good time;;;

of the road. This takes place all through the month of January. For that reason January is not a good time to visit. Do Buy *'''Plaster objects''' The town is blessed with hundreds of shops dedicated to plaster, among other materials, saints of all types, sizes and colors. These are bought mainly by priests for their churches, devout Catholics for their homes and small altars in every factory, restaurant, and business in Mexico. Near the Christmas season you may also find literally thousands


good time

of the road. This takes place all through the month of January. For that reason January is not a good time to visit. Do Buy *'''Plaster objects''' The town is blessed with hundreds of shops dedicated to plaster, among other materials, saints of all types, sizes and colors. These are bought mainly by priests for their churches, devout Catholics for their homes and small altars in every factory, restaurant, and business in Mexico. Near the Christmas season you may also find literally thousands


good time;;;;;;;;

of the road. This takes place all through the month of January. For that reason January is not a good time to visit. Do Buy *'''Plaster objects''' The town is blessed with hundreds of shops dedicated to plaster, among other materials, saints of all types, sizes and colors. These are bought mainly by priests for their churches, devout Catholics for their homes and small altars in every factory, restaurant, and business in Mexico. Near the Christmas season you may also find literally thousands


major religious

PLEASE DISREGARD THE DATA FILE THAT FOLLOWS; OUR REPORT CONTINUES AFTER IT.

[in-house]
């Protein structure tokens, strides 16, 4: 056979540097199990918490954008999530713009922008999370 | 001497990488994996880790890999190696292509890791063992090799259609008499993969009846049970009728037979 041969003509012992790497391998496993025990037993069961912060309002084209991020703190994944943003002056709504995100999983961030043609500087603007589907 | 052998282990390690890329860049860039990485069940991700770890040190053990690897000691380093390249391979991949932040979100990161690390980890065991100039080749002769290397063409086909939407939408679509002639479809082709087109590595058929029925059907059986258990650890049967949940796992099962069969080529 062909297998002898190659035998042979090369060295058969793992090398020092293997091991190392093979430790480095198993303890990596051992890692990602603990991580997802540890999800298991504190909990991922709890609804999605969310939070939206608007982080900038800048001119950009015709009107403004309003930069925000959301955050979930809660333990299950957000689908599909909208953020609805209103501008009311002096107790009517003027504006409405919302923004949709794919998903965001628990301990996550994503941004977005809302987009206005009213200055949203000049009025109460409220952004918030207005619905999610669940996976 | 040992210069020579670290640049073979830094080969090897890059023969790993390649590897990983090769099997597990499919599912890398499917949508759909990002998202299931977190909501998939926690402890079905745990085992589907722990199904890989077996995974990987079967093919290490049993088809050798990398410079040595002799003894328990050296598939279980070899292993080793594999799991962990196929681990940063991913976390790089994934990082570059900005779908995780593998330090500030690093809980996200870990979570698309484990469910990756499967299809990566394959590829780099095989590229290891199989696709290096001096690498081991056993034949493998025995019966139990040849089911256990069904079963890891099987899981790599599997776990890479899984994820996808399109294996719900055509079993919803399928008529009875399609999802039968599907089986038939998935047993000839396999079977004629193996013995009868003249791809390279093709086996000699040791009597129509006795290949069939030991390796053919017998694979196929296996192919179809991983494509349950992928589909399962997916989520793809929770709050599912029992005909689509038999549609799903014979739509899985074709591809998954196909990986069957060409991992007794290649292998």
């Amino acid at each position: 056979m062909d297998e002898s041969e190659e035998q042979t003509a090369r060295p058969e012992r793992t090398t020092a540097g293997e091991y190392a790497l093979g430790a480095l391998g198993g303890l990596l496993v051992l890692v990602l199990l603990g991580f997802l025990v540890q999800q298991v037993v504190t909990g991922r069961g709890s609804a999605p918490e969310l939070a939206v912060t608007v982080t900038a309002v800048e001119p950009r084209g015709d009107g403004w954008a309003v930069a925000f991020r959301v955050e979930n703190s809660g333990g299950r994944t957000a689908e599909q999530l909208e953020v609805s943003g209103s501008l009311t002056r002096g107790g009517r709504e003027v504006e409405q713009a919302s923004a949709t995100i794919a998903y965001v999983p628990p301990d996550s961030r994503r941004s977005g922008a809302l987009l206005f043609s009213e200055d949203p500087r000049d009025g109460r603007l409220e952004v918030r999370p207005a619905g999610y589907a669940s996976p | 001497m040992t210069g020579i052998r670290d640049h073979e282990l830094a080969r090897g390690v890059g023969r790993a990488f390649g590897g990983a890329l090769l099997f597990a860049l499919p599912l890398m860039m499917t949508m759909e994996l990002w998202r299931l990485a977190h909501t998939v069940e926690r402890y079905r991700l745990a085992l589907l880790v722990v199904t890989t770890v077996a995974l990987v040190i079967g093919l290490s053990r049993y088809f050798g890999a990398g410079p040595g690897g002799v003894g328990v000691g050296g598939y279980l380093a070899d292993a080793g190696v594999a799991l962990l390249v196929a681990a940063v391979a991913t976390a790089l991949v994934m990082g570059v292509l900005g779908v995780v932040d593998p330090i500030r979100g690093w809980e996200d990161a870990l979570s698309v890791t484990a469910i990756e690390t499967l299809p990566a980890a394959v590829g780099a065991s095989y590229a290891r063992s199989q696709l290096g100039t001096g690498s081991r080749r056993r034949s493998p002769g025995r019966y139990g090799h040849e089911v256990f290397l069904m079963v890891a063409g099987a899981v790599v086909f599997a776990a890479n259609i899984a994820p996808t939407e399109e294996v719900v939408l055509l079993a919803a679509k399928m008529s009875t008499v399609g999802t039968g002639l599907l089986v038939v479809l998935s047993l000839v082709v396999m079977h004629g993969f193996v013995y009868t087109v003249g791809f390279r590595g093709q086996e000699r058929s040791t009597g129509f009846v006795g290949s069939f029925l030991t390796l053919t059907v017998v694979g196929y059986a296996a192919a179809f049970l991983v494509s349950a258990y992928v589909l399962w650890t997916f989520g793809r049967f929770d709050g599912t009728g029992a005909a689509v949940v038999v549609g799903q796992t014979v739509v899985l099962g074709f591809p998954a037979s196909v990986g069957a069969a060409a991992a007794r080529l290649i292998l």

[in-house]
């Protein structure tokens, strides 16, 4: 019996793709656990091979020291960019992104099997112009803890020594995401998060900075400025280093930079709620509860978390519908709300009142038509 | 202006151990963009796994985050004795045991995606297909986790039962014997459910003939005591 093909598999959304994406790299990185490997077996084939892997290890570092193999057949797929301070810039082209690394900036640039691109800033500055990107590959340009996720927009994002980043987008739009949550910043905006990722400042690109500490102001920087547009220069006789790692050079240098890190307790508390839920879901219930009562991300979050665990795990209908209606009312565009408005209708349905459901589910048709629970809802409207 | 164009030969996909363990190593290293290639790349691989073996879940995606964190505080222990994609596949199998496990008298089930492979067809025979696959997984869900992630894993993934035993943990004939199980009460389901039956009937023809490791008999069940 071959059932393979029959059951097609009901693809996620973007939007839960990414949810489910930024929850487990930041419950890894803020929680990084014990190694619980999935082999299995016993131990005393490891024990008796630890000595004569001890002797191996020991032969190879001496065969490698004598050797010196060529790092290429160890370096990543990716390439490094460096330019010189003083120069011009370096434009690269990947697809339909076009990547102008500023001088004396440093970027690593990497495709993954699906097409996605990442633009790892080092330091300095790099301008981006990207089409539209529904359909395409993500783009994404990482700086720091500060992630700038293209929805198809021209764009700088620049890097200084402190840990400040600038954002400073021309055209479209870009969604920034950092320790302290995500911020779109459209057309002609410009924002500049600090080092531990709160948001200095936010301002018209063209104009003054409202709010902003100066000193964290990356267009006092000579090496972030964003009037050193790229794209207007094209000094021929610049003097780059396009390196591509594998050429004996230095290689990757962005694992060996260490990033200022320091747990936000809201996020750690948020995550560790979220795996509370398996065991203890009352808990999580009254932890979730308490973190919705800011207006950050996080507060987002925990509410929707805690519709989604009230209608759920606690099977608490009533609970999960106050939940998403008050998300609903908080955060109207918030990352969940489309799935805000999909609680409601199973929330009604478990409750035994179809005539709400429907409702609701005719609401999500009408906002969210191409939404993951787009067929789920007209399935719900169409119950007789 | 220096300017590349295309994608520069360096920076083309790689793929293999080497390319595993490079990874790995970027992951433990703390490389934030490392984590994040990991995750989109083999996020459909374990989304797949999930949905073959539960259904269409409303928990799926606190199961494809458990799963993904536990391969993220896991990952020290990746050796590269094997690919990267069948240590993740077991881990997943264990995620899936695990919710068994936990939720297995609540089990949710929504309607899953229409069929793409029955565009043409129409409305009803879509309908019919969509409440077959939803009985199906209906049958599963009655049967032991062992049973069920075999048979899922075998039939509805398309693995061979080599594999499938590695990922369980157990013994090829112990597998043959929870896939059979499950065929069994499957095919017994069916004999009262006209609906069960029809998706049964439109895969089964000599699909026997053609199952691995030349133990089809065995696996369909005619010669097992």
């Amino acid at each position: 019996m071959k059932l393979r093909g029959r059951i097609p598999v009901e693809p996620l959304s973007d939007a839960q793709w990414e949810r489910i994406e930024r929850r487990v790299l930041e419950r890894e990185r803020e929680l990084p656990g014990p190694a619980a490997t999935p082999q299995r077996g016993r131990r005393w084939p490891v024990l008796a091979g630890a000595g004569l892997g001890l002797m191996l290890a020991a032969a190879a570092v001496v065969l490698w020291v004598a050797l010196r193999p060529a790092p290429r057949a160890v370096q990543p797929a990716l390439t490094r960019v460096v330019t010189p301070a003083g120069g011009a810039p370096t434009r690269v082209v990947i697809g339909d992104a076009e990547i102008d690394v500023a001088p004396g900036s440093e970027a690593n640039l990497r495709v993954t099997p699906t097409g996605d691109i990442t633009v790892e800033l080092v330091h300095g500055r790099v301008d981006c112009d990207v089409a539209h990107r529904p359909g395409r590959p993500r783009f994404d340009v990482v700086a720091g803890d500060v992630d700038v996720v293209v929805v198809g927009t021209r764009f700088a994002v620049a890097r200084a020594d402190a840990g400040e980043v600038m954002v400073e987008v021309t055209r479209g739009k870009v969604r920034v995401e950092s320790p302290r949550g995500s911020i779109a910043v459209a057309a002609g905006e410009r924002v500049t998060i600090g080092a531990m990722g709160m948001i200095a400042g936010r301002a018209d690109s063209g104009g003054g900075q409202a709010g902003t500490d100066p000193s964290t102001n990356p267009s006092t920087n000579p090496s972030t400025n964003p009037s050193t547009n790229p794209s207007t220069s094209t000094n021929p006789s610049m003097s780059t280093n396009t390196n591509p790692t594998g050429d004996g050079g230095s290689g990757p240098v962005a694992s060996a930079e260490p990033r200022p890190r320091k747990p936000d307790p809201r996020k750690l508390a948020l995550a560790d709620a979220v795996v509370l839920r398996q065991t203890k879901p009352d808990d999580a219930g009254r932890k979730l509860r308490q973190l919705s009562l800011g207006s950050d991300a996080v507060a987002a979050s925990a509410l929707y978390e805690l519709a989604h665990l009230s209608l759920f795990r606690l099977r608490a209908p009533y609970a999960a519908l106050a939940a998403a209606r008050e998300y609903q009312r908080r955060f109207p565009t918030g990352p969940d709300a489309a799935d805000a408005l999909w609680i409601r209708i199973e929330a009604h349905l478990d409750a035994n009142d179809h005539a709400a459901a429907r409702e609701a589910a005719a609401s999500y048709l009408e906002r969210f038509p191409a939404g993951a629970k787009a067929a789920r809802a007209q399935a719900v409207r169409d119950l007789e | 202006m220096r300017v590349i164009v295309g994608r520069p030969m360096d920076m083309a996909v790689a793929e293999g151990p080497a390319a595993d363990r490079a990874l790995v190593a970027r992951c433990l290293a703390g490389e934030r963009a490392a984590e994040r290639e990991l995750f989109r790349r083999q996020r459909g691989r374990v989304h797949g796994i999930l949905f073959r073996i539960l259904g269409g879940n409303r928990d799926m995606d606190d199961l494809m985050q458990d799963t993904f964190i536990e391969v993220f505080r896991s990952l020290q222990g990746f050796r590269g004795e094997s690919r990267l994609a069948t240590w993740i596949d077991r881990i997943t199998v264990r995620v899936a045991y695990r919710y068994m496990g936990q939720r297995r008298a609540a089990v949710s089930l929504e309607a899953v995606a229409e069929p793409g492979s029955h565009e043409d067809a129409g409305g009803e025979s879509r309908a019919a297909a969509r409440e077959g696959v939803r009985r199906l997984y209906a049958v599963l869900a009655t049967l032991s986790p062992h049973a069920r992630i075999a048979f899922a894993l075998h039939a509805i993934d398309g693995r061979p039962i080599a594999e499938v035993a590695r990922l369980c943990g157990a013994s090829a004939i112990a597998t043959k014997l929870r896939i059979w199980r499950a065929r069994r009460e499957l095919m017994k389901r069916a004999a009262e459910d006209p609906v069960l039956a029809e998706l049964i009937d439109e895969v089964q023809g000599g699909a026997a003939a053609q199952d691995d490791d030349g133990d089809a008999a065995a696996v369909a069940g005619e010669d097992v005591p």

It was placed firmly into Spanish control by Cristóbal de Oñate after he conquered the nearby Caxcans in Teocaltiche. The Mixtón Rebellion in the Guadalajara (Guadalajara, Mexico) area prompted measures to populate and fortify this area under the supervision of the Franciscans (Franciscan order) . San Juan’s origins date to 1542, when the indigenous population of a village called San Gaspar was sent here, naming the new village San Juan Bautista de Mezquititlán. However by the end of the 16th century, the town was still little more than a group of small houses, with a small hermitage. This hermitage, built by Friar Miguel de Bolonia, was dedicated to the Immaculate Conception. This structure was the first home of a very small image of the Virgin Mary, believed to have been brought to the area from Michoacán either by Bolonia or by Friar Antonio de Segovia. Over time, moths damaged the statue and it was packed away in a corner of the sacristy. It remained there until 1632 when it was part of the first major miracle ascribed to it. After this, the image was taken to Guadalajara to be restored, and it was then returned to San Juan. Pilgrimages soon began to the miraculous image, with pilgrims leaving valuable offerings, which permitted the building of larger and grander churches for the image. The first chapel to the image was built in 1638, which is now the Chapel of the First Miracle. From the 1542 to 1623, San Juan had been an indigenous community. Colonial authorities decided to “Hispanicize” the area, bringing in a large number of Spanish and mestizos from neighboring areas, mostly through land grants. Many of these new residents came from an area called Santa María de los Lagos which is now Lagos de Moreno. This prompted the changing of the town’s name to San Juan de los Lagos. Shortly after this influx of newcomers, the number of indigenous in the town dropped to less than one quarter. During the colonial era, the San Juan’s importance grew as a pilgrimage center because of the miracles ascribed to the Virgin Mary image. This influx of pilgrims also spurred the town’s development as a regional commercial center, as it provided a large concentration of potential customers. This led to an annual fair which coincided with the busiest pilgrimage season, the time around Candlemas. This economic impact became evident relatively early in the colonial period. San Juan had a number of advantages that led to its growing importance during the colonial period. First, there was a relative dearth of native pilgrimage sites in northern Mexico, as most sites are churches dedicated